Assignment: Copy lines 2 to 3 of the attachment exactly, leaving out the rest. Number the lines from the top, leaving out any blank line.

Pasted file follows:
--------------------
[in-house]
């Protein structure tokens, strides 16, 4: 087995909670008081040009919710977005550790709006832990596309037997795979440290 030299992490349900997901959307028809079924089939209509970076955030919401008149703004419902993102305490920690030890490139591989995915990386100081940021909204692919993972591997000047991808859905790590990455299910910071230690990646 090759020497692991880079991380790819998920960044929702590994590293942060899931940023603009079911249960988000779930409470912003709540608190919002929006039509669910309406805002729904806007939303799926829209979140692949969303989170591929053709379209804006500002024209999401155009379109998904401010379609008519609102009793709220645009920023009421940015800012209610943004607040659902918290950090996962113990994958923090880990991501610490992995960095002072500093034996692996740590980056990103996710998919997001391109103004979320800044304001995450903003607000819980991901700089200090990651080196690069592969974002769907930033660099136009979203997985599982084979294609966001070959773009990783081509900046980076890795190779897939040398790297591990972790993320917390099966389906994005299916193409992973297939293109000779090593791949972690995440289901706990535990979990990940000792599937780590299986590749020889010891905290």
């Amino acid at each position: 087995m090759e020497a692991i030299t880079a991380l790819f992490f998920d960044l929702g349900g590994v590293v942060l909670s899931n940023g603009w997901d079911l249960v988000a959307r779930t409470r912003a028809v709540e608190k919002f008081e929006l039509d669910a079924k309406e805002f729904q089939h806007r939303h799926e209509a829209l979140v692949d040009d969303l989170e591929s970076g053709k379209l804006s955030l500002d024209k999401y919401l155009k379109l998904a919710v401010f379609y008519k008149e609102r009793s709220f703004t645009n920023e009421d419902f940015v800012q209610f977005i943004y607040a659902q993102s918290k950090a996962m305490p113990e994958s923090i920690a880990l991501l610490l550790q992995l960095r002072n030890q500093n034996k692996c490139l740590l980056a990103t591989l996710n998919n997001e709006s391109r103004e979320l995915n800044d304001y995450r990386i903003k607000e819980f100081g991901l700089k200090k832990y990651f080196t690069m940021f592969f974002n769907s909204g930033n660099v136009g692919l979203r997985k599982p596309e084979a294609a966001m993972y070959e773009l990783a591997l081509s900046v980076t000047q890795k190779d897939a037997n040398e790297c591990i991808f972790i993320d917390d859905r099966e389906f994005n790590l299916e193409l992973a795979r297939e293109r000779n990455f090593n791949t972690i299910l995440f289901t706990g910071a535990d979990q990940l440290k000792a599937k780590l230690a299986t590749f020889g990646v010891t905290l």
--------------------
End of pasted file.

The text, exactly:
């Protein structure tokens, strides 16, 4: 087995909670008081040009919710977005550790709006832990596309037997795979440290 030299992490349900997901959307028809079924089939209509970076955030919401008149703004419902993102305490920690030890490139591989995915990386100081940021909204692919993972591997000047991808859905790590990455299910910071230690990646 090759020497692991880079991380790819998920960044929702590994590293942060899931940023603009079911249960988000779930409470912003709540608190919002929006039509669910309406805002729904806007939303799926829209979140692949969303989170591929053709379209804006500002024209999401155009379109998904401010379609008519609102009793709220645009920023009421940015800012209610943004607040659902918290950090996962113990994958923090880990991501610490992995960095002072500093034996692996740590980056990103996710998919997001391109103004979320800044304001995450903003607000819980991901700089200090990651080196690069592969974002769907930033660099136009979203997985599982084979294609966001070959773009990783081509900046980076890795190779897939040398790297591990972790993320917390099966389906994005299916193409992973297939293109000779090593791949972690995440289901706990535990979990990940000792599937780590299986590749020889010891905290």
């Amino acid at each position: 087995m090759e020497a692991i030299t880079a991380l790819f992490f998920d960044l929702g349900g590994v590293v942060l909670s899931n940023g603009w997901d079911l249960v988000a959307r779930t409470r912003a028809v709540e608190k919002f008081e929006l039509d669910a079924k309406e805002f729904q089939h806007r939303h799926e209509a829209l979140v692949d040009d969303l989170e591929s970076g053709k379209l804006s955030l500002d024209k999401y919401l155009k379109l998904a919710v401010f379609y008519k008149e609102r009793s709220f703004t645009n920023e009421d419902f940015v800012q209610f977005i943004y607040a659902q993102s918290k950090a996962m305490p113990e994958s923090i920690a880990l991501l610490l550790q992995l960095r002072n030890q500093n034996k692996c490139l740590l980056a990103t591989l996710n998919n997001e709006s391109r103004e979320l995915n800044d304001y995450r990386i903003k607000e819980f100081g991901l700089k200090k832990y990651f080196t690069m940021f592969f974002n769907s909204g930033n660099v136009g692919l979203r997985k599982p596309e084979a294609a966001m993972y070959e773009l990783a591997l081509s900046v980076t000047q890795k190779d897939a037997n040398e790297c591990i991808f972790i993320d917390d859905r099966e389906f994005n790590l299916e193409l992973a795979r297939e293109r000779n990455f090593n791949t972690i299910l995440f289901t706990g910071a535990d979990q990940l440290k000792a599937k780590l230690a299986t590749f020889g990646v010891t905290l």